Yes and any idiot can fail to see that the winter average has been -30 F which means there are 63 degrees F to go before you have winter season melting.
Last edited by vtsnowedin on Tue 29 Jan 2019, 15:02:31, edited 2 times in total.
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Re: Guy McPherson

Unread postby jedrider » Tue 29 Jan 2019, 14:13:26

What is the reason that the Arctic is warming much faster than the lower lattitudes in simple terms?

Is that what they call 'Arctic Amplification'?
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Re: Guy McPherson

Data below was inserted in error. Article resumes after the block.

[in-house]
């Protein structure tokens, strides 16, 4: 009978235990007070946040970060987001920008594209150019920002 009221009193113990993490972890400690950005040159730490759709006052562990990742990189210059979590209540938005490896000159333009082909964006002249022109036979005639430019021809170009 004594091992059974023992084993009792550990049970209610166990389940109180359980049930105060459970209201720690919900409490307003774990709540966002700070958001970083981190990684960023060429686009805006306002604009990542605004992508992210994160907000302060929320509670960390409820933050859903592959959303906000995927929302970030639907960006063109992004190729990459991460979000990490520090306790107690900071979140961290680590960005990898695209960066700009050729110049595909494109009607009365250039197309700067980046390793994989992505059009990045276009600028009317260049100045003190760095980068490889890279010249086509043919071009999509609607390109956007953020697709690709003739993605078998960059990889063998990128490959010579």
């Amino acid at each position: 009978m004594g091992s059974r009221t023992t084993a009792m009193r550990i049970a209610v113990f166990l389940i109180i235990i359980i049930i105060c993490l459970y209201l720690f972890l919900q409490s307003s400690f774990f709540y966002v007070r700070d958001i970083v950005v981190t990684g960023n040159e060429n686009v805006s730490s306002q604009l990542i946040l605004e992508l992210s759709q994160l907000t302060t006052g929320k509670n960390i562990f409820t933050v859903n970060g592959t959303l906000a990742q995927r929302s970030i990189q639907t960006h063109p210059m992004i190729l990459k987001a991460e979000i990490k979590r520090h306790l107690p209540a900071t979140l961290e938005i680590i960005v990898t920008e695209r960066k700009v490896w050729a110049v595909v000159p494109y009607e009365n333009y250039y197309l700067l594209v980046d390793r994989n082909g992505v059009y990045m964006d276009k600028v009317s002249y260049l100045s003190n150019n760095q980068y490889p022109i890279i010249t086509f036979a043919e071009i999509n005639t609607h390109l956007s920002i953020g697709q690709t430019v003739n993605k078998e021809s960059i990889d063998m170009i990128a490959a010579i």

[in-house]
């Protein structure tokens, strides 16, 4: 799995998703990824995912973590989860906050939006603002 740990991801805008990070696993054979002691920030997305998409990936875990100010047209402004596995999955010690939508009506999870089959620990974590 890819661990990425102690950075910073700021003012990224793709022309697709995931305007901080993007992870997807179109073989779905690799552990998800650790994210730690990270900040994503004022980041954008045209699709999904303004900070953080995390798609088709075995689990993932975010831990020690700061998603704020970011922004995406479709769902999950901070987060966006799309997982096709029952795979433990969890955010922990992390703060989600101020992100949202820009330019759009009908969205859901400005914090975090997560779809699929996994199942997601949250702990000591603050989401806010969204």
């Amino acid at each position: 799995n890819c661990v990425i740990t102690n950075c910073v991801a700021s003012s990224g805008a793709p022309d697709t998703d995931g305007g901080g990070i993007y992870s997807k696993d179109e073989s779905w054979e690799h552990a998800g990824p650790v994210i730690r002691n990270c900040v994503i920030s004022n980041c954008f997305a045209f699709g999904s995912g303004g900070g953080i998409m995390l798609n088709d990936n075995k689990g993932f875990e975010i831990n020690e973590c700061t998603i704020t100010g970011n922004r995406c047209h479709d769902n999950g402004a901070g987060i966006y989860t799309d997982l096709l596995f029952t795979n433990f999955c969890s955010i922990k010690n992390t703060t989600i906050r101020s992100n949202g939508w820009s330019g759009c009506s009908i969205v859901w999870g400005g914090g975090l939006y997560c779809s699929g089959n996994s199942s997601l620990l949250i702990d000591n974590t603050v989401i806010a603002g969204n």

Unread postby vtsnowedin » Tue 29 Jan 2019, 15:13:21

jedrider wrote:What is the reason that the Arctic is warming much faster than the lower lattitudes in simple terms?

Is that what they call 'Arctic Amplification'?

It is still being debated.
Taylor's research shows that the seasonality of the polar warming is largely a result of energy in the atmosphere that is being transported to the poles through large weather systems.

The importance of energy transport in the warming of the poles suggests more study is needed on the interactions between large weather systems and more local changes, involving clouds, water vapor, surface albedo and atmospheric temperature, in order to better understand climate sensitivity.

"We hope to learn more about the processes involved in atmospheric processes in order to better understand what climate models are telling us," Taylor said.

https://www.nasa.gov/topics/earth/featu ... poles.html